If you're registered as a student this term, you're already a "member" of the campus recreation program. If not, you need to buy a membership; the rate for a term is $64.20 for staff and faculty, $26.75 for co-op students who aren't registered this term. (The purple "Incredible Campus Recreation Guidebook" has the fine print.) Then you need to sign up for the programs you want, divided into clubs, leagues, and instructional programs.
Registration for instructional programs -- canoeing, lifeguard training, squash, bike maintenance, badminton -- starts tomorrow, when "tickets" are available from 8 a.m. to 1 p.m. at the "red north" corner of the Physical Activities Complex. Each ticket is for a specific registration time, Tuesday afternoon or Wednesday, and that's the hour at which the ticket-holder can actually sign up for activities (and pay with cash, cheque or WatCard flex account). Late registration, for programs that have any space left, will be held Thursday.
The January 22 meeting will go through a general discussion of how UW organizes its $270 million a year in spending, and will get an update on finances for the 1997-98 budget year, which runs through April 30. By the time the committee meets again February 24, there may be enough information about government-controlled tuition fees for a budget to be presented.
Ontario's new four-year high school program will place greater emphasis on student skills in math, language, and science and will promote responsible citizenship.
"Our government is committed to a quality high school program that will improve student achievement and prepare students for success in a highly competitive global economy," said Johnson. "These reforms will build on the new elementary school curriculum to ensure rigour throughout Ontario's education system." . . .
To graduate, all students will be required to complete 30 credits. Of these, 18 credits will be compulsory, which is two more compulsory credits than at present. The remaining 12 credits will be optional and will enable students to pursue individual interests and meet university, college or work requirements. Across the entire secondary program, curriculum will reflect public desire for an increased emphasis on math, language and science, and preparation for responsible citizenship. . . .
In Grades 9 and 10, core courses will be streamed as academic with a focus on theory or applied with an emphasis on applications. Students in Grade 9 will not be locked into a stream. They will be able to switch to the other stream in Grade 10 if they choose. In Grades 11 and 12, courses will be streamed according to the students chosen destination, whether university, college, or apprenticeship and work. Joint courses may also be offered.
Other directions for the new high school program which will be based on high standards and accountability include: a requirement for students to complete 40 hours of community involvement prior to graduation; introduction of a high school literacy test prior to the end of Grade 10.
For the next few days, other activities at health services will be affected because staff are working at the vaccination clinics. Allergy shots and routine immunizations will be available between 10:00 and 11:30 a.m. Birth control pills will be dispensed between 1:30 and 2:30 p.m. And from 2:00 p.m. until closing at 5:00 p.m., doctors will be working without the assistance of the nurses, who will be at the Student Life Centre giving shots.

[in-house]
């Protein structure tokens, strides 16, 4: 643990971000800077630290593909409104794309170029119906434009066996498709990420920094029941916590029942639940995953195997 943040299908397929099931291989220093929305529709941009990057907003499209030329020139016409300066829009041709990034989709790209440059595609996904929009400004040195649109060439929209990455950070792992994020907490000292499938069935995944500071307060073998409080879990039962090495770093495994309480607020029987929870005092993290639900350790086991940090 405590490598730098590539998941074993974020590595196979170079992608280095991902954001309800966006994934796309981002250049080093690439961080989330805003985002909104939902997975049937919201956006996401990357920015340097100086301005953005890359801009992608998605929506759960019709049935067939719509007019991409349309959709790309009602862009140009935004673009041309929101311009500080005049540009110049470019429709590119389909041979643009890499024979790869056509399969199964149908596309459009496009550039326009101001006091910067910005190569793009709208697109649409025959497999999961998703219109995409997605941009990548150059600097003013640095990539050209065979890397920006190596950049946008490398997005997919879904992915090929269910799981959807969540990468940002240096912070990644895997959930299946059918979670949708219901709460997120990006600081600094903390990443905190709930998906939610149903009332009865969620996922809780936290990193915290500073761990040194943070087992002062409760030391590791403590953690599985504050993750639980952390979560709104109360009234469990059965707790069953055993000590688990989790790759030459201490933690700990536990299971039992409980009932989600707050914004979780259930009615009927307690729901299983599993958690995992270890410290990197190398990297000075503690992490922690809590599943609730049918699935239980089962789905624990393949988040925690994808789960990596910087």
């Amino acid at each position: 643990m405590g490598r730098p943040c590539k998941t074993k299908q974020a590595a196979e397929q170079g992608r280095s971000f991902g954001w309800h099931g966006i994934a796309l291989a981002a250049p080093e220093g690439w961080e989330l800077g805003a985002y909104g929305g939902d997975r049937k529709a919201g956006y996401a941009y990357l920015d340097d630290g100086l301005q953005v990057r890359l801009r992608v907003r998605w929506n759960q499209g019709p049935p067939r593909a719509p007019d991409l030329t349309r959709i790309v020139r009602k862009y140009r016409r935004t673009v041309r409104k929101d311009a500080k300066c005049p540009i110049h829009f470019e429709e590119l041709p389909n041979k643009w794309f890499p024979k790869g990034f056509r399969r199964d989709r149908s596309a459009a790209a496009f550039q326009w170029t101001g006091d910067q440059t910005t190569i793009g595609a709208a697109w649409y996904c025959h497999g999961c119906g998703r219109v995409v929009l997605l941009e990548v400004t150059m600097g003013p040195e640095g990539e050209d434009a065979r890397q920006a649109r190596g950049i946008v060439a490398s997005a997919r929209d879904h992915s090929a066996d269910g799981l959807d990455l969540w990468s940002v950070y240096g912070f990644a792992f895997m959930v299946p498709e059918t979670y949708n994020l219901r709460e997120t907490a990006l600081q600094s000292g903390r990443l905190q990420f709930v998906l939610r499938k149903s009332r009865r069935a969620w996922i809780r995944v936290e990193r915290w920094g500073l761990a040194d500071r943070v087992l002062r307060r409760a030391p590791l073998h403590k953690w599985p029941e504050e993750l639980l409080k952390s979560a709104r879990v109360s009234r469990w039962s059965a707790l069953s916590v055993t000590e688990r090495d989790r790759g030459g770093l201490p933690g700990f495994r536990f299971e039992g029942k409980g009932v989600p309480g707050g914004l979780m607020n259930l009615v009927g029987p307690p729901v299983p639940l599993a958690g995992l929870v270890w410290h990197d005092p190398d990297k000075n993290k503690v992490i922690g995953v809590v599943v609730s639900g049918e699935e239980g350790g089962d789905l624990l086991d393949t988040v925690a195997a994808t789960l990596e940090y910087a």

Says director Barbara Schumacher: "Those who have urgent medical problems and need to see a physician should come to health services, where we will have a receptionist working from 8:30 a.m. to 5:00 p.m. (our regular hours). We expect that the phone lines will be congested. Individuals looking for laboratory results or health information are requested to call ext. 2424 from 8:30 a.m. to noon and 12:30 p.m. until 3:00 p.m.
"We wish to thank the UW community for their understanding and cooperation with health services while we make adjustments to our regular routine to meet the needs of the meningitis alert."
Career development seminars continue in Needles Hall. Tomorrow: "Interview Skills, Preparing for Questions", at 10:30 in NH room 1020. "View and discuss taped excerpts of actual interviews," says Tanya Darisi of the co-op and career services department, describing the free session, which is intended for "all students (co-op and regular)". Wednesday, same place and same hour: "Gain the Competitive Edge, Know the Employer".
The University Committee on Information Systems and Technology has announced two open meetings for discussion of the proposed statement on use of computing and communications facilities. They will be held January 21 at 12:15 and January 27 at 3:30, both in Needles Hall room 3001.
And . . . Federation president Mario Bellabarba insists that, contrary to what I said in this Bulletin on Friday, he never was president of the Engineering Society, "although I was the POETS Pub manager for a term, which is the next best thing."
In Montréal, the Université de Montréal has opened a shelter in its athletics centre; McGill University is running shelters both downtown and at its west-end Macdonald campus. Hydro power in Montréal is still iffy, and Hydro-Québec asked major institutions, including the universities, to remain closed for at least another day. All the downtown universities seem to have been knocked off the Internet over the weekend. At least one McGill faculty member is keeping busy, though: Lawrence Mysak did a video report for CBC Newsworld explaining the science behind the storm.
Things are getting back to normal just a little faster in Ottawa, where both Carleton University and the University of Ottawa are expected to reopen today, although schools are still closed.
Editor of the Daily Bulletin: Chris Redmond
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